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Kai Tak Memories

The Lockheed L-1011 TriStar was once a staple at Kai Tak, and spotters flocked there to photograph this beautiful airliner. Besides appearing in the livery of Cathay Pacific Airways, it has also operated in the livery of Dragonair Hongkong Airlines (KA). VR-HOK wearing Dragonair's more subdued livery is photographed moments before touchdown on runway 13.

Cathay Pacific Airways adorned a Boeing 747-267B with Hongkong's stunning skyline in a suitably stunning fashion to commemorate the return of Hongkong to China in 1997. Named the "Spirit of Hongkong", it became the most sought-after subject for many spotters who made their final pilgrimage in Kai Tak's closing months. Seen here lining up on runway 13, this special livery is contrasted against the more subtle rendition of Cathay Pacific's regular livery on a Boeing 747-367B.

Cathay Pacific Cargo had an extensive cargo operation at Kai Tak, and the Boeing 747-267F is the workhorse of this operation. Whilst many pilots of other airlines struggle to point their machine down the runway (never mind being level and looking great), Cathay Pacific's pilots routinely makes this hair-raising approach seems almost child's play. B-HVZ is seen here from the airport's carpark rooftop looking great and all ready for a photo opportunity.

The Boeing 777-367 was the last new aircraft type to be introduced by Cathay Pacific Airways at Kai Tak, and B-HNH undertook a low-level flypast on a cloudy day to mark the end of her delivery flight from Seattle. It is photographed from the rooftop of Tien Chu Centre as it passed over the control tower and terminal building.

Kai Tak's compact size did not stop her from being the first Asian airport to handle 1 million tonnes of aircargo per annum. This very typical overview of the apron is dominated by the B747-200Fs of China Airlines Cargo, Air France Cargo, United Parcel Service and Air Hong Kong, a solitary Boeing 747-467F of Cathay Pacific Cargo and an MD-11F of Fedex.

The growth of Kai Tak was a reflection of Hongkong economic vibrance, and a Singapore Airlines Boeing 747-412 9V-SPD is seen against a backdrop of Hongkong's spectacular skyline. Kai Tak offers the spotter an unsurpassed choice of locations for spotting and photography, and this shot was taken from a spot adjacent to the Government Flying Service on Cheung Yip Street.

No airport is without her stormy days, and on a Sunday in May 1998 whilst Hongkongers were voting for their Legislative Council, Kai Tak was whipped by murderous winds, lashing rains and jet-black clouds. A Malaysia Airlines Boeing 747-4H6 9M-MPJ was one of the last to sneak in on the IGS approach, after which dozens of airliners including those of Cathay Pacific Airways made futile attempts to land on both runways 13 and 31.

Many aviation photographers and I share a common dream to capture the ultimate flying machine - the Concorde against the haphazard beauty of Kowloon in one picture. Such an opportunity presented itself in October 1997 when Air France operated F-BVFA on a round the world jaunt, calling at Kai Tak enroute from Beijing to New Delhi.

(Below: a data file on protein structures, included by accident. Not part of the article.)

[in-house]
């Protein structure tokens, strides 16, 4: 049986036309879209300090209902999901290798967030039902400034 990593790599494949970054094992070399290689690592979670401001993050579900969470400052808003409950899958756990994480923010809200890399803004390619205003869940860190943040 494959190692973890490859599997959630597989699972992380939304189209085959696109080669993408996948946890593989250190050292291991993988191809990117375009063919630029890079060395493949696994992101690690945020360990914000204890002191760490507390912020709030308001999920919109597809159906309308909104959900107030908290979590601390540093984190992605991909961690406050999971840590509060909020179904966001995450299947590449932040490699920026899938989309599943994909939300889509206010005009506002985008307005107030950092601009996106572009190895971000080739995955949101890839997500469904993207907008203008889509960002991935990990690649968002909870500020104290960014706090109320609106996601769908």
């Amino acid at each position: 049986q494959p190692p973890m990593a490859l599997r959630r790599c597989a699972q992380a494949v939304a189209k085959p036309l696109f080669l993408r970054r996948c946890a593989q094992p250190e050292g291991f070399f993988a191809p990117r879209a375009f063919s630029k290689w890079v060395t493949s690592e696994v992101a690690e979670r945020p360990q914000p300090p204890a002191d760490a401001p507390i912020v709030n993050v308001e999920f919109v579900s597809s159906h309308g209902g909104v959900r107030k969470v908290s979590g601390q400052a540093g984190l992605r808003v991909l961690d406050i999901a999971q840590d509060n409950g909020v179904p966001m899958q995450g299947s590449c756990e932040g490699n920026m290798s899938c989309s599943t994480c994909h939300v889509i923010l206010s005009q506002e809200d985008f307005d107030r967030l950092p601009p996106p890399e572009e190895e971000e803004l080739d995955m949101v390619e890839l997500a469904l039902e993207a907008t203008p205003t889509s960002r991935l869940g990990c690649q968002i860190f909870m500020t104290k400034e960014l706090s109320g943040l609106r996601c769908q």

An exotic visitor from nearby Philippines was the Airbus A300 of GrandAir, and F-OHPN was seen here departing from runway 13. GrandAir has an eventful history of impoundings and repossession of airplanes, and service was soon disrupted (again).

A visitor from not-so-nearby Brazil was this McDonnell Douglas MD-11 from Varig Brasilian Airlines. PP-VOP in the airline's former livery cast a reflection on the murky waters of the "Fragrant Harbour" as it taxiied to the terminal.

Kowloon residents must be the most tolerant people on Earth, and when prevailing winds dictate a runway 31 departure, ear plugs must surely be in great demand. A Boeing 747-251F (N619US) of Northwest Cargo was thundered over Kowloon City as it makes a left turn shortly after lift-off from runway 31.

Canadian Airlines International (CAI/CP) was another Trans-Pacific operator into Kai Tak with a daily flight that continued to Bangkok. Boeing 747-475 C-FBCA was seen from the 11th storey balcony of an apartment block in Chun Seen Mei Chuen Estate making an almost desperate attempt to reach runway 13.

Although the TriStar in the liveries of Cathay Pacific Airways and Dragonair have faded into the history books by May 1998, those from other airlines kept TriStar fans like myself satisfied. HS-LTA painted in the colours of Orient Thai Airlines made twice-weekly appearance at Kai Tak bearing the titles of Kampuchea Airlines (KT) and was pictured moments before touching down on runway 13 after a Phnom Penh - Hong Kong flight.


If you share a common nostalgia for Kai Tak, drop me a line by e-mail or pen your thoughts in the guestbook located next to the pagecounter on the Homepage.


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